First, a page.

A health centre staff member at the University of Lethbridge included confidential information in a non-encrypted spreadsheet and accidentally emailed it to a student last month.
Elsa Perry of Calgary is one of the more than 1,200 patients affected by the error.
Perry was a PhD student in Lethbridge but moved back to Calgary in 2019. While she studied there, she used the school's on-campus health centre. Earlier this month, Perry received what she calls an alarming email regarding her history at the clinic. "The email was letting me know there had been a data breach," Perry said.
"A staff member had placed my confidential information — including my full birth name, my birth date, and my personal health number — on a non-encrypted spreadsheet, and then accidentally emailed that to a student." CBC News received an emailed statement from the University of Lethbridge that said other information, including gender and a list of family physicians the patients had seen dating back to 2015, was also included.
The violation affects 1,225 patients, who were students, staff and faculty.
No other information was included in the document.
The incident happened June 23 and was discovered the next day. The health centre contacted the student who had received the information in error by email, asking that the spreadsheet be deleted.
By July 9, when there had been no response from the student, the email was deleted.
That's 15 days after mistake was discovered. Perry's letter to inform her of the compromised data arrived on July 13, three weeks after it happened. Perry feels the school and the health centre are downplaying the incident. "This entire process is problematic. The delayed timeline with contacting the IT department to get the email deleted really concerns me," Perry said. "So my questions are, what's stopping this from happening again, and what are the protocols and due processes in place, if there are any? Are staff members being trained in how to properly handle this type of confidential information?"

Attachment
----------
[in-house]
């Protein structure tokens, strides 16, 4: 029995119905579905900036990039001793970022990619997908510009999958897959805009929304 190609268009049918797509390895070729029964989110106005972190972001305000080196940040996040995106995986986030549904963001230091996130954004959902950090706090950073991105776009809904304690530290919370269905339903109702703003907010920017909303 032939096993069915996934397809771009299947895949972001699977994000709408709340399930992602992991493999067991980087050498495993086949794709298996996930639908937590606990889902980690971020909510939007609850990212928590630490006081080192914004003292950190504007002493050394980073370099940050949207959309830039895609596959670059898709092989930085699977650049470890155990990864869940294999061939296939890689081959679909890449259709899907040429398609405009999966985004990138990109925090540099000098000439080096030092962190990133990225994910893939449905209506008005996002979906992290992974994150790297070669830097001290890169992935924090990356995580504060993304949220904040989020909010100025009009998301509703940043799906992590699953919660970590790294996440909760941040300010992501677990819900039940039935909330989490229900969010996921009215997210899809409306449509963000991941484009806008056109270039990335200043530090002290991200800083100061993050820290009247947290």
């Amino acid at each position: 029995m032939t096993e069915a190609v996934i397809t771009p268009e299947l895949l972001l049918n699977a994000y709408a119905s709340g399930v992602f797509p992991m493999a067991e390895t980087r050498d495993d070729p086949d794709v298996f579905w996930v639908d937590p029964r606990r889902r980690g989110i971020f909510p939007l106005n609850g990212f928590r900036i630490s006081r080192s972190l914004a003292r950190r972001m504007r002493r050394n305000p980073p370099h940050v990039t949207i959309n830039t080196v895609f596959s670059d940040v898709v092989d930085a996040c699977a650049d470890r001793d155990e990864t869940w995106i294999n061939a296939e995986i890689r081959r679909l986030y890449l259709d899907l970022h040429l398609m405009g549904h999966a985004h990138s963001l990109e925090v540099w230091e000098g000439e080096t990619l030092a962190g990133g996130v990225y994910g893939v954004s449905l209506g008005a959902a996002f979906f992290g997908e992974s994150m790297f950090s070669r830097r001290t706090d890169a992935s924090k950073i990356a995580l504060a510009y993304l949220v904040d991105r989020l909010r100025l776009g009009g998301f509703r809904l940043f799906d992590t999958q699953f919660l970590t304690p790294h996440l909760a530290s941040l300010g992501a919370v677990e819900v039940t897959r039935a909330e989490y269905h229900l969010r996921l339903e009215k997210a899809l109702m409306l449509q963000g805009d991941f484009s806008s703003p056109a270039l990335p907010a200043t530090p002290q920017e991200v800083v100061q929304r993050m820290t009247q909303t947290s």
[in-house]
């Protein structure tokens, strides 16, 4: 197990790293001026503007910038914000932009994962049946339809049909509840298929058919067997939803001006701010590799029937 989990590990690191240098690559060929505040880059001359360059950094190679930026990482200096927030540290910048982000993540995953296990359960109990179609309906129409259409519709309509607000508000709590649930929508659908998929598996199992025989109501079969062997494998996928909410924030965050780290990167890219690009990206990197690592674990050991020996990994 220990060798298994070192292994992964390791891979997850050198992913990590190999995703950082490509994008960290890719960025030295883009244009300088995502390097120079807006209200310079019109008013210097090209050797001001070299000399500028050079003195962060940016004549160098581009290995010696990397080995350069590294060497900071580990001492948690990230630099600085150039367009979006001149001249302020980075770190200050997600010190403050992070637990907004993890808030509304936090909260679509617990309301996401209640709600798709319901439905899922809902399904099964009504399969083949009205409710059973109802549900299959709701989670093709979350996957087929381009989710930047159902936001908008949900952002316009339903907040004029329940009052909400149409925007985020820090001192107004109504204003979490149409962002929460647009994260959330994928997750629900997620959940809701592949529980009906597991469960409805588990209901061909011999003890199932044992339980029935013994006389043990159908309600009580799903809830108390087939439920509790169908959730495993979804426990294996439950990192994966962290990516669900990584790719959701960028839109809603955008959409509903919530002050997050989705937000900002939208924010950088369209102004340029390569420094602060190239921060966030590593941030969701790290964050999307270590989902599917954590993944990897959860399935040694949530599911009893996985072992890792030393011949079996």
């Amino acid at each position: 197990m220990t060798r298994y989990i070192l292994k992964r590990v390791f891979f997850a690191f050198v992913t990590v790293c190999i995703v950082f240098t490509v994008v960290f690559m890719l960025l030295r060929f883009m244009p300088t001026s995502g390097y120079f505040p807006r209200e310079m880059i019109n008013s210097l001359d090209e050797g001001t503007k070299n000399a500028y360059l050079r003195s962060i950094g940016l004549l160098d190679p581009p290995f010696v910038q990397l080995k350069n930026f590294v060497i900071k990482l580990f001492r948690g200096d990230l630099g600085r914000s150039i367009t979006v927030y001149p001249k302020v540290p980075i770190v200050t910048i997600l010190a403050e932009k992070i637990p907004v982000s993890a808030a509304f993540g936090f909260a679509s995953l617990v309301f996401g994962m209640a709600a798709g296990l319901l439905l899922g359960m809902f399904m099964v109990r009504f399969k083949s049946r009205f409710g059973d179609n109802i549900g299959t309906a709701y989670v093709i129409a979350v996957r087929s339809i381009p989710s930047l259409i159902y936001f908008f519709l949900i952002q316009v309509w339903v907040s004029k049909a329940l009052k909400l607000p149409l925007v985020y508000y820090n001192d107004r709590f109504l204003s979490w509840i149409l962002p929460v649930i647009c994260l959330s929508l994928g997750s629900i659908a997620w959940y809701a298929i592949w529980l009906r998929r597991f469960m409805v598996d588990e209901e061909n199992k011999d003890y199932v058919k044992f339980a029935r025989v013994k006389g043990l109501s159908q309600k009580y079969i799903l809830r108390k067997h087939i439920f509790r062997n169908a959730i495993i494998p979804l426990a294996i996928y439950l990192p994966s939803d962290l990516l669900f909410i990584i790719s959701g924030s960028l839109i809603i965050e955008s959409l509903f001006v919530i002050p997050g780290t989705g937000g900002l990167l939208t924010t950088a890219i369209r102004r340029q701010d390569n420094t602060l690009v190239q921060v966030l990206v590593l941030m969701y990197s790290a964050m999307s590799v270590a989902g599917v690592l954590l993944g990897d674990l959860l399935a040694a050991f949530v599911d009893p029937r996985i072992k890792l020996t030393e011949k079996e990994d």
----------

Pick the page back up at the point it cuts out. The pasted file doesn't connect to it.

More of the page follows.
A traumatic experience
The school says it is taking action.
"Maintaining the privacy of confidential information is of the utmost importance to the staff of the U of L Health Centre, a responsibility they take very seriously," reads a section of the university's statement.
"A mistake was made, and as a result, the health centre's protocols for handling personal information have been thoroughly reviewed and communication policies and privacy protocols have been reinforced with all staff members."
Perry calls the whole experience traumatic, and says more needs to be done.
"The last thing I would really like to see happen with this is an official review. And I'd like to know: will the results be shared with everyone who is greatly impacted by this?
"Or, are we just supposed to believe this will all happen as it's supposed to, behind closed doors?"
There is an official investigation underway by Alberta's Privacy Commissioner, which confirms the violation was reported to the office in early July.
Perry doesn't just want the commissioner's office to find out what went wrong. She wants the incident to spark policy changes to ensure this doesn't happen again. She doesn't believe the student who received the information in error has any intention to use her data but worries nonetheless — and says it is now up to her to monitor her credit for untoward activity at her own expense. "The onus is on me every day now to make sure that my information is not being used improperly," Perry said.